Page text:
Will “extremists” get elected?
People with extreme views exist in all western democracies. Only with a winner-take-all electoral system can a they gain 100% of the power with a minority of the vote.
In a first-past-the-post electoral system, those with “extreme” views exist within the big tent parties which form government, where they can exert considerable influence behind the scenes.
With proportional systems, sometimes smaller parties do form to reflect those views. This creates transparency where voters can see who they are, and the big parties are publicly accountable for how they respond to those views.
When the small party’s views are unacceptable to most others, the parties who do form government will often refuse to consider inviting that small party into a coalition. This has happened in Germany, Sweden and the Netherlands. In this way, those voters receive representation, but their party has no power.
The existence of a small party with an “extremist” view does not make voters more likely to support those views. Contrary to what opponents suggest, research shows that voters in countries with majoritarian systems are more likely to vote for “far right” parties.
As previously noted, with the moderately proportional systems recommended for Canada, the number of parties may not be significantly different from what we experience now because it is not easy to create and sustain a new party that would only appeal to a small percentage of the electorate.
Proportional representation fairly reflects the diverse voices of the voters, while protecting a country from the risk of a party and leader with an “extreme” view from governing alone with less than 50% of the popular vote.
Will our MLAs be accountable to voters or will they be appointed party hacks?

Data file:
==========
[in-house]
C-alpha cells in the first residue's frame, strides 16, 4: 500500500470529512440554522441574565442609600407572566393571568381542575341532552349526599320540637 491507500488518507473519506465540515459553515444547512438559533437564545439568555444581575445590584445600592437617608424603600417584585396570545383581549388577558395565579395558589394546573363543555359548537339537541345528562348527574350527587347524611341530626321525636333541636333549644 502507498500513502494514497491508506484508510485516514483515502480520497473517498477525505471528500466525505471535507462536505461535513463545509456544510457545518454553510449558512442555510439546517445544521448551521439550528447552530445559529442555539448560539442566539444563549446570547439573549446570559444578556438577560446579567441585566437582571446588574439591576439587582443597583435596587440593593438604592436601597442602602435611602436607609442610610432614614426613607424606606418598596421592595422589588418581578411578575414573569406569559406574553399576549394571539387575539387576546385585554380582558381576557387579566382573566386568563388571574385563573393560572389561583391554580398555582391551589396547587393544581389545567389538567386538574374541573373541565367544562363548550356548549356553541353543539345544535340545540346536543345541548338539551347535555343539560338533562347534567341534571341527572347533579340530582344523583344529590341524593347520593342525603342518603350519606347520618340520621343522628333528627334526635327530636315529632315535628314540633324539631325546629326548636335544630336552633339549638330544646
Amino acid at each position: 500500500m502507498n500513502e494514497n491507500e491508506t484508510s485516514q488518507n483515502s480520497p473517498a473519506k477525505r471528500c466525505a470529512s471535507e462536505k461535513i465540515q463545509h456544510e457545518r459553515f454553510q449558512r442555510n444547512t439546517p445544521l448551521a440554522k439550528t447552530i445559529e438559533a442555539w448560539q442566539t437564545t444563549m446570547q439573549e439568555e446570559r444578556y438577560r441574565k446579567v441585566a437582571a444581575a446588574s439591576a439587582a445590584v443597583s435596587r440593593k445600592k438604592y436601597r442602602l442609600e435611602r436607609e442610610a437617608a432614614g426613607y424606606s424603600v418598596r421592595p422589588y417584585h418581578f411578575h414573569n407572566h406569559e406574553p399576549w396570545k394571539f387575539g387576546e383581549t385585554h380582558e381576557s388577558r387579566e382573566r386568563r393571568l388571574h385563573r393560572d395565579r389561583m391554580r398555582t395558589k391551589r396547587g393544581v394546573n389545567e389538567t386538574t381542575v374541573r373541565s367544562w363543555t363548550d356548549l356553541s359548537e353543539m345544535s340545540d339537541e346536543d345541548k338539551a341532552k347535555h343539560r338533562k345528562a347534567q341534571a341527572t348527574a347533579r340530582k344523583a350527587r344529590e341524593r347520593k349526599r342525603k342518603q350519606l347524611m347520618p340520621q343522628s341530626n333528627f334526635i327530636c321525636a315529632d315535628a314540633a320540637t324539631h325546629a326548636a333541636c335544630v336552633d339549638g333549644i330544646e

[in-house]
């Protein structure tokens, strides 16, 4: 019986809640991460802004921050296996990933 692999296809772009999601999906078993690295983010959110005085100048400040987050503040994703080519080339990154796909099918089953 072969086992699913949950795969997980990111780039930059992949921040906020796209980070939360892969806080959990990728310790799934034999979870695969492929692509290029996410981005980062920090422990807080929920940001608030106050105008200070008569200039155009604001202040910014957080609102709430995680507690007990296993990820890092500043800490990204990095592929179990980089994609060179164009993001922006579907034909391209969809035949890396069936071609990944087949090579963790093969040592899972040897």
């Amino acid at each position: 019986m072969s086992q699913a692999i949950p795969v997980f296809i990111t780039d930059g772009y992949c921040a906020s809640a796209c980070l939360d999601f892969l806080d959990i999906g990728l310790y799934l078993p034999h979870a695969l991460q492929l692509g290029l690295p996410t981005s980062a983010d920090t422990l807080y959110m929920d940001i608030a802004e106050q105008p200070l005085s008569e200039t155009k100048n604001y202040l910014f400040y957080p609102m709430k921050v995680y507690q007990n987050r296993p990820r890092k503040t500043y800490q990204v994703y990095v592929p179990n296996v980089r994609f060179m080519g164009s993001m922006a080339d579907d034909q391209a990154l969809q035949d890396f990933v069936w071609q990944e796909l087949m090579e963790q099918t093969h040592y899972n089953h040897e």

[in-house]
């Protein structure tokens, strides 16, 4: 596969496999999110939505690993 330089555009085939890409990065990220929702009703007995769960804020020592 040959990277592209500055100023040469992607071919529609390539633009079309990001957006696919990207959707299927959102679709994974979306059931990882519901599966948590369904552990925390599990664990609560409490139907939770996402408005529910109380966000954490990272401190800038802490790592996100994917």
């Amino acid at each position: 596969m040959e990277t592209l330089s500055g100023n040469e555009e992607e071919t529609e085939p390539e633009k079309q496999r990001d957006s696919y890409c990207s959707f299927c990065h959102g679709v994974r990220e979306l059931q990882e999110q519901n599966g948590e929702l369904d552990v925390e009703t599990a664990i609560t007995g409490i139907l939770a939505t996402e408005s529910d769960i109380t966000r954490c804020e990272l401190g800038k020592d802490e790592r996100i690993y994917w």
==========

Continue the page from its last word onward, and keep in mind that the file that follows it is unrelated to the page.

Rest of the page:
With a mixed member system, the regional MPs would be elected on an open list – meaning voters pick the individuals.
With a multi-member system, voters directly choose the most popular individuals.
Nobody is appointed or gets a free ride.
Whereas with first-past-the-post, 68% of the MLAs in BC are in “safe seats”, with proportional representation, seats in every region will become competitive. You will also have more choice of candidates from the same party.
Will there be “paralysis” in government – will anything get done?
Some of the most groundbreaking work on this issue was done by Arend Lijphart, who compared 36 countries over two 25-year periods. Proportional countries outperformed winner-take-all countries on 16/17 measures.
Countries with proportional systems, on average, are ahead of countries with winner-take-all systems on numerous measures, including:
- Lower income inequality
- Better environmental performance
- Higher voter turnout
- Higher satisfaction with democracy
- More women elected
When government is cooperative, the policies passed are usually supported by parties representing a genuine majority of voters. This means better decision making.
Rather than each government reversing the policies of the previous government (“policy lurch”), there is more continuity between governments, and therefore more progress on long term issues. Research has also shown that countries with PR are more innovative.
See Fair Vote Canada’s Why Proportional Representation: A Look at the Evidence.